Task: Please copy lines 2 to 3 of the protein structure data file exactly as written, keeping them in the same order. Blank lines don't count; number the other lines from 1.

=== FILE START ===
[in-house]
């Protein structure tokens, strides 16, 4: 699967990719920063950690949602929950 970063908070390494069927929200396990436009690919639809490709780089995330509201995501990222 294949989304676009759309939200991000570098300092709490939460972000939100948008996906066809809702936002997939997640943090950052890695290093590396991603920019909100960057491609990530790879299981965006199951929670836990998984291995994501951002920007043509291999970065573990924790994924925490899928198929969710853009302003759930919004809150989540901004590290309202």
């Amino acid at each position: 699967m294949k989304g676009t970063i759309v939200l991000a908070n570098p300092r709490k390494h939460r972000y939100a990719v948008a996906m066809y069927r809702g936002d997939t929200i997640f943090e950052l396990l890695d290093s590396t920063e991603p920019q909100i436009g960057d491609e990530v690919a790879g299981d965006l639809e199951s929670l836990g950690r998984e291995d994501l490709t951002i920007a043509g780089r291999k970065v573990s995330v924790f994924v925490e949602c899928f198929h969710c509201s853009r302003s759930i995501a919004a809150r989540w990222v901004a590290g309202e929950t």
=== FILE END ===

């Protein structure tokens, strides 16, 4: 699967990719920063950690949602929950 970063908070390494069927929200396990436009690919639809490709780089995330509201995501990222 294949989304676009759309939200991000570098300092709490939460972000939100948008996906066809809702936002997939997640943090950052890695290093590396991603920019909100960057491609990530790879299981965006199951929670836990998984291995994501951002920007043509291999970065573990924790994924925490899928198929969710853009302003759930919004809150989540901004590290309202």
């Amino acid at each position: 699967m294949k989304g676009t970063i759309v939200l991000a908070n570098p300092r709490k390494h939460r972000y939100a990719v948008a996906m066809y069927r809702g936002d997939t929200i997640f943090e950052l396990l890695d290093s590396t920063e991603p920019q909100i436009g960057d491609e990530v690919a790879g299981d965006l639809e199951s929670l836990g950690r998984e291995d994501l490709t951002i920007a043509g780089r291999k970065v573990s995330v924790f994924v925490e949602c899928f198929h969710c509201s853009r302003s759930i995501a919004a809150r989540w990222v901004a590290g309202e929950t």